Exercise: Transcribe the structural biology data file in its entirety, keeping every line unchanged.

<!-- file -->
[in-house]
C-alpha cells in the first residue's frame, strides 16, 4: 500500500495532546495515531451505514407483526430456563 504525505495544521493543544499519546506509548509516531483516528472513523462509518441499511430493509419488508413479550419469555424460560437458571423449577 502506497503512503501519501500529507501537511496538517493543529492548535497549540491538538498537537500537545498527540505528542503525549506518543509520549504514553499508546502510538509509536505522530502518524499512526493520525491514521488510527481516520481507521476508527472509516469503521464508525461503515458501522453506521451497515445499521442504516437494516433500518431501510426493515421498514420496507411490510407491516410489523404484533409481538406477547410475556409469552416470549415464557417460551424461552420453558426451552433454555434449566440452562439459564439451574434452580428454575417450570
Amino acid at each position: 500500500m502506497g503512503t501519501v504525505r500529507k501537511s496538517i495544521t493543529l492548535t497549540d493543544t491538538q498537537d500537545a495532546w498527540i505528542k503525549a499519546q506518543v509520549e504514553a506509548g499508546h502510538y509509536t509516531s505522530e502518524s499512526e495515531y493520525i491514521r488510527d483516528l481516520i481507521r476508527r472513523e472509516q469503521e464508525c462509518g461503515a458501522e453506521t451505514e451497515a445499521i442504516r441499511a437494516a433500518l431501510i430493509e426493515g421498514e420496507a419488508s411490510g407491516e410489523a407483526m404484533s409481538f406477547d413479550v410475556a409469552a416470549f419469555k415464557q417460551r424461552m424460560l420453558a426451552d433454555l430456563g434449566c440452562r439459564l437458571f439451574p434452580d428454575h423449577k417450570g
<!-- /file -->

[in-house]
C-alpha cells in the first residue's frame, strides 16, 4: 500500500495532546495515531451505514407483526430456563 504525505495544521493543544499519546506509548509516531483516528472513523462509518441499511430493509419488508413479550419469555424460560437458571423449577 502506497503512503501519501500529507501537511496538517493543529492548535497549540491538538498537537500537545498527540505528542503525549506518543509520549504514553499508546502510538509509536505522530502518524499512526493520525491514521488510527481516520481507521476508527472509516469503521464508525461503515458501522453506521451497515445499521442504516437494516433500518431501510426493515421498514420496507411490510407491516410489523404484533409481538406477547410475556409469552416470549415464557417460551424461552420453558426451552433454555434449566440452562439459564439451574434452580428454575417450570
Amino acid at each position: 500500500m502506497g503512503t501519501v504525505r500529507k501537511s496538517i495544521t493543529l492548535t497549540d493543544t491538538q498537537d500537545a495532546w498527540i505528542k503525549a499519546q506518543v509520549e504514553a506509548g499508546h502510538y509509536t509516531s505522530e502518524s499512526e495515531y493520525i491514521r488510527d483516528l481516520i481507521r476508527r472513523e472509516q469503521e464508525c462509518g461503515a458501522e453506521t451505514e451497515a445499521i442504516r441499511a437494516a433500518l431501510i430493509e426493515g421498514e420496507a419488508s411490510g407491516e410489523a407483526m404484533s409481538f406477547d413479550v410475556a409469552a416470549f419469555k415464557q417460551r424461552m424460560l420453558a426451552d433454555l430456563g434449566c440452562r439459564l437458571f439451574p434452580d428454575h423449577k417450570g